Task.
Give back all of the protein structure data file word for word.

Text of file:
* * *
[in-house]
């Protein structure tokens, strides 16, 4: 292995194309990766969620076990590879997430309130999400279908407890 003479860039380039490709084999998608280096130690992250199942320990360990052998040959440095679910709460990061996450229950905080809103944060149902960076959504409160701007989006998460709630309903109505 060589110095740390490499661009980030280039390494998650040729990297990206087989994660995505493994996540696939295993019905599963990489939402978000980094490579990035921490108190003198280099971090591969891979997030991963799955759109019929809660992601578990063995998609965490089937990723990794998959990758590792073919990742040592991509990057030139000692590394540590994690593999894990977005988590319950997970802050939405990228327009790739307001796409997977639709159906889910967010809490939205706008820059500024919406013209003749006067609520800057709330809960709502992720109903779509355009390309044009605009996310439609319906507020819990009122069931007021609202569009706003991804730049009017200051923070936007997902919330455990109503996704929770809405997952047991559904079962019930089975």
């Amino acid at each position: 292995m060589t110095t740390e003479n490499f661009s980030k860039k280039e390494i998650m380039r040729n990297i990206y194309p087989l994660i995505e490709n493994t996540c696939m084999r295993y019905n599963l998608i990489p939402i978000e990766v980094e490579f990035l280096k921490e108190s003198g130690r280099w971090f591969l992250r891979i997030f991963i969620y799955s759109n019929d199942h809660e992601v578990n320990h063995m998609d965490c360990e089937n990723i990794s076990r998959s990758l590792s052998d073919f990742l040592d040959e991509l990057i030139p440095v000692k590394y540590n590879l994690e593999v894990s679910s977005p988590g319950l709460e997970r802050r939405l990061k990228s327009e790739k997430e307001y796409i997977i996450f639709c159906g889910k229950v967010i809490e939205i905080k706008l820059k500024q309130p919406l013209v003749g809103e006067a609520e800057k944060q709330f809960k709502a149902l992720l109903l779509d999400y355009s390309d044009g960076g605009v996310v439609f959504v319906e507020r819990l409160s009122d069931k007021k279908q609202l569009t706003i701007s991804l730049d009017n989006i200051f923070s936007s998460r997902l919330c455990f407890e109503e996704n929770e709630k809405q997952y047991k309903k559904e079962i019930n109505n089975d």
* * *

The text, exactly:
[in-house]
């Protein structure tokens, strides 16, 4: 292995194309990766969620076990590879997430309130999400279908407890 003479860039380039490709084999998608280096130690992250199942320990360990052998040959440095679910709460990061996450229950905080809103944060149902960076959504409160701007989006998460709630309903109505 060589110095740390490499661009980030280039390494998650040729990297990206087989994660995505493994996540696939295993019905599963990489939402978000980094490579990035921490108190003198280099971090591969891979997030991963799955759109019929809660992601578990063995998609965490089937990723990794998959990758590792073919990742040592991509990057030139000692590394540590994690593999894990977005988590319950997970802050939405990228327009790739307001796409997977639709159906889910967010809490939205706008820059500024919406013209003749006067609520800057709330809960709502992720109903779509355009390309044009605009996310439609319906507020819990009122069931007021609202569009706003991804730049009017200051923070936007997902919330455990109503996704929770809405997952047991559904079962019930089975």
């Amino acid at each position: 292995m060589t110095t740390e003479n490499f661009s980030k860039k280039e390494i998650m380039r040729n990297i990206y194309p087989l994660i995505e490709n493994t996540c696939m084999r295993y019905n599963l998608i990489p939402i978000e990766v980094e490579f990035l280096k921490e108190s003198g130690r280099w971090f591969l992250r891979i997030f991963i969620y799955s759109n019929d199942h809660e992601v578990n320990h063995m998609d965490c360990e089937n990723i990794s076990r998959s990758l590792s052998d073919f990742l040592d040959e991509l990057i030139p440095v000692k590394y540590n590879l994690e593999v894990s679910s977005p988590g319950l709460e997970r802050r939405l990061k990228s327009e790739k997430e307001y796409i997977i996450f639709c159906g889910k229950v967010i809490e939205i905080k706008l820059k500024q309130p919406l013209v003749g809103e006067a609520e800057k944060q709330f809960k709502a149902l992720l109903l779509d999400y355009s390309d044009g960076g605009v996310v439609f959504v319906e507020r819990l409160s009122d069931k007021k279908q609202l569009t706003i701007s991804l730049d009017n989006i200051f923070s936007s998460r997902l919330c455990f407890e109503e996704n929770e709630k809405q997952y047991k309903k559904e079962i019930n109505n089975d």